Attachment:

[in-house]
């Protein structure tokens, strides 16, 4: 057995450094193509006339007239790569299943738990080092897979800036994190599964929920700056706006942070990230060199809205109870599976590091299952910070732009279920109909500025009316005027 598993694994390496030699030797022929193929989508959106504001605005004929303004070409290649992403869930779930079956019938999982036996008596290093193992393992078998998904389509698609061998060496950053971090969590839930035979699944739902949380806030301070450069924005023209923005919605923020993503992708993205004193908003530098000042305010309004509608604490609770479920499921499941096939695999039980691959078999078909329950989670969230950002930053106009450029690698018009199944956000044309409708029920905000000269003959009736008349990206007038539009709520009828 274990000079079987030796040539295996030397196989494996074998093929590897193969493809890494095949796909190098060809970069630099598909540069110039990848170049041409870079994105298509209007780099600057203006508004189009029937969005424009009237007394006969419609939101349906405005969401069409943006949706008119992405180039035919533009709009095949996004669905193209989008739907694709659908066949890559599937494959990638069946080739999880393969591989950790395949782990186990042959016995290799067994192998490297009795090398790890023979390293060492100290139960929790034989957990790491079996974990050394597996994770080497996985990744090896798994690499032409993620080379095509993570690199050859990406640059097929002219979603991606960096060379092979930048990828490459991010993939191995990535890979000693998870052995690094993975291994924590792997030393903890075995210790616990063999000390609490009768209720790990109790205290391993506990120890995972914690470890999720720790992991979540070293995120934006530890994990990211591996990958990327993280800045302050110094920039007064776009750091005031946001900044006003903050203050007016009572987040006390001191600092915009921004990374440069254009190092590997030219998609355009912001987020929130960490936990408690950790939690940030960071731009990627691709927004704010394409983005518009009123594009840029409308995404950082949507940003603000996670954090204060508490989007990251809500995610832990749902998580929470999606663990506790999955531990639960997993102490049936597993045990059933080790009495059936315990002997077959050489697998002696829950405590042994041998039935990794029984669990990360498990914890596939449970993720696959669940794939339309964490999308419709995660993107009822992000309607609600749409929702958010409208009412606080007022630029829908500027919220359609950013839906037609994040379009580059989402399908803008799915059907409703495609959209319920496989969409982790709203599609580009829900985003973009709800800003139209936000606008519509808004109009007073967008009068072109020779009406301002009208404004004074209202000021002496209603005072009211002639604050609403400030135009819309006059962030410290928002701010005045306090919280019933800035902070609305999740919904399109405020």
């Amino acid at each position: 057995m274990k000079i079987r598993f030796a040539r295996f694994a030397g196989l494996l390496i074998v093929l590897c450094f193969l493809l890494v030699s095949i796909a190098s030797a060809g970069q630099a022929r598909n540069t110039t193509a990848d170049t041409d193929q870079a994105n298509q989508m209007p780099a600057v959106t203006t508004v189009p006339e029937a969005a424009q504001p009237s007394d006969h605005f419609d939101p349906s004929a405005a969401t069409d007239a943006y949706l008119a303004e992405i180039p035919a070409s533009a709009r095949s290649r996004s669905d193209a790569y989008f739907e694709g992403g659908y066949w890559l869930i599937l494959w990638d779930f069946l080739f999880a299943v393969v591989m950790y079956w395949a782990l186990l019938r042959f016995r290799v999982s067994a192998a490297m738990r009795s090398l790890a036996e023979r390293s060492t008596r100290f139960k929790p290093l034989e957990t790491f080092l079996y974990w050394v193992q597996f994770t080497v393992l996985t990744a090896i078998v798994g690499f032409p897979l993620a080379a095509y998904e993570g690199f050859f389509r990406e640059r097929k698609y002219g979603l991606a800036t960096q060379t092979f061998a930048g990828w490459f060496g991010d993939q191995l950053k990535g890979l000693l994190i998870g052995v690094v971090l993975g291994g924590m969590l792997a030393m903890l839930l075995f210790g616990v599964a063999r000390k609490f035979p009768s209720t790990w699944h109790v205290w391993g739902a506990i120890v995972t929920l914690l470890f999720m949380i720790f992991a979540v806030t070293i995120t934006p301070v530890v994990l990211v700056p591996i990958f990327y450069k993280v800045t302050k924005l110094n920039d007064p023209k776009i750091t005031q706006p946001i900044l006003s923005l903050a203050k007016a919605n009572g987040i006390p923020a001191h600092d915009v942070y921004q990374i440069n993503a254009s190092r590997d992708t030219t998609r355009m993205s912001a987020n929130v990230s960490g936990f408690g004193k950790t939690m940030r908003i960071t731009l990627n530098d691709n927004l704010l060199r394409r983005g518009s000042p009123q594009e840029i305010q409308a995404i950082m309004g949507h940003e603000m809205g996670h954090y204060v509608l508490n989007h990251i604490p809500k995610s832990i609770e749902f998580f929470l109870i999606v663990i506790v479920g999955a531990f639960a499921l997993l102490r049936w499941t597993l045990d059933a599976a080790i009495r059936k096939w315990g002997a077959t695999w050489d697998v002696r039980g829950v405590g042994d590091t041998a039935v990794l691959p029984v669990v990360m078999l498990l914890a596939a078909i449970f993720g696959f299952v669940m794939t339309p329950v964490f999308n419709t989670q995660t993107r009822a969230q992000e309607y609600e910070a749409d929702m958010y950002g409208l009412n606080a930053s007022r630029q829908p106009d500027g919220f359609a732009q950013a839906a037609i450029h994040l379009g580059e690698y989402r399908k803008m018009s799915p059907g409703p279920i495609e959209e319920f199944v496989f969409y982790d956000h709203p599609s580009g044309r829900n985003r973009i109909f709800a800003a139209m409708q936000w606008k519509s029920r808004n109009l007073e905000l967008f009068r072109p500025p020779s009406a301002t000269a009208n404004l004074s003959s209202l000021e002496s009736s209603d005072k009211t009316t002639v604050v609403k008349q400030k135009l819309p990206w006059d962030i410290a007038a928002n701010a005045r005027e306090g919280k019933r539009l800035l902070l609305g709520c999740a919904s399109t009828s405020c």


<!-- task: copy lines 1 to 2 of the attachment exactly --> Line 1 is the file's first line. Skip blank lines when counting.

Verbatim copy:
[in-house]
């Protein structure tokens, strides 16, 4: 057995450094193509006339007239790569299943738990080092897979800036994190599964929920700056706006942070990230060199809205109870599976590091299952910070732009279920109909500025009316005027 598993694994390496030699030797022929193929989508959106504001605005004929303004070409290649992403869930779930079956019938999982036996008596290093193992393992078998998904389509698609061998060496950053971090969590839930035979699944739902949380806030301070450069924005023209923005919605923020993503992708993205004193908003530098000042305010309004509608604490609770479920499921499941096939695999039980691959078999078909329950989670969230950002930053106009450029690698018009199944956000044309409708029920905000000269003959009736008349990206007038539009709520009828 274990000079079987030796040539295996030397196989494996074998093929590897193969493809890494095949796909190098060809970069630099598909540069110039990848170049041409870079994105298509209007780099600057203006508004189009029937969005424009009237007394006969419609939101349906405005969401069409943006949706008119992405180039035919533009709009095949996004669905193209989008739907694709659908066949890559599937494959990638069946080739999880393969591989950790395949782990186990042959016995290799067994192998490297009795090398790890023979390293060492100290139960929790034989957990790491079996974990050394597996994770080497996985990744090896798994690499032409993620080379095509993570690199050859990406640059097929002219979603991606960096060379092979930048990828490459991010993939191995990535890979000693998870052995690094993975291994924590792997030393903890075995210790616990063999000390609490009768209720790990109790205290391993506990120890995972914690470890999720720790992991979540070293995120934006530890994990990211591996990958990327993280800045302050110094920039007064776009750091005031946001900044006003903050203050007016009572987040006390001191600092915009921004990374440069254009190092590997030219998609355009912001987020929130960490936990408690950790939690940030960071731009990627691709927004704010394409983005518009009123594009840029409308995404950082949507940003603000996670954090204060508490989007990251809500995610832990749902998580929470999606663990506790999955531990639960997993102490049936597993045990059933080790009495059936315990002997077959050489697998002696829950405590042994041998039935990794029984669990990360498990914890596939449970993720696959669940794939339309964490999308419709995660993107009822992000309607609600749409929702958010409208009412606080007022630029829908500027919220359609950013839906037609994040379009580059989402399908803008799915059907409703495609959209319920496989969409982790709203599609580009829900985003973009709800800003139209936000606008519509808004109009007073967008009068072109020779009406301002009208404004004074209202000021002496209603005072009211002639604050609403400030135009819309006059962030410290928002701010005045306090919280019933800035902070609305999740919904399109405020």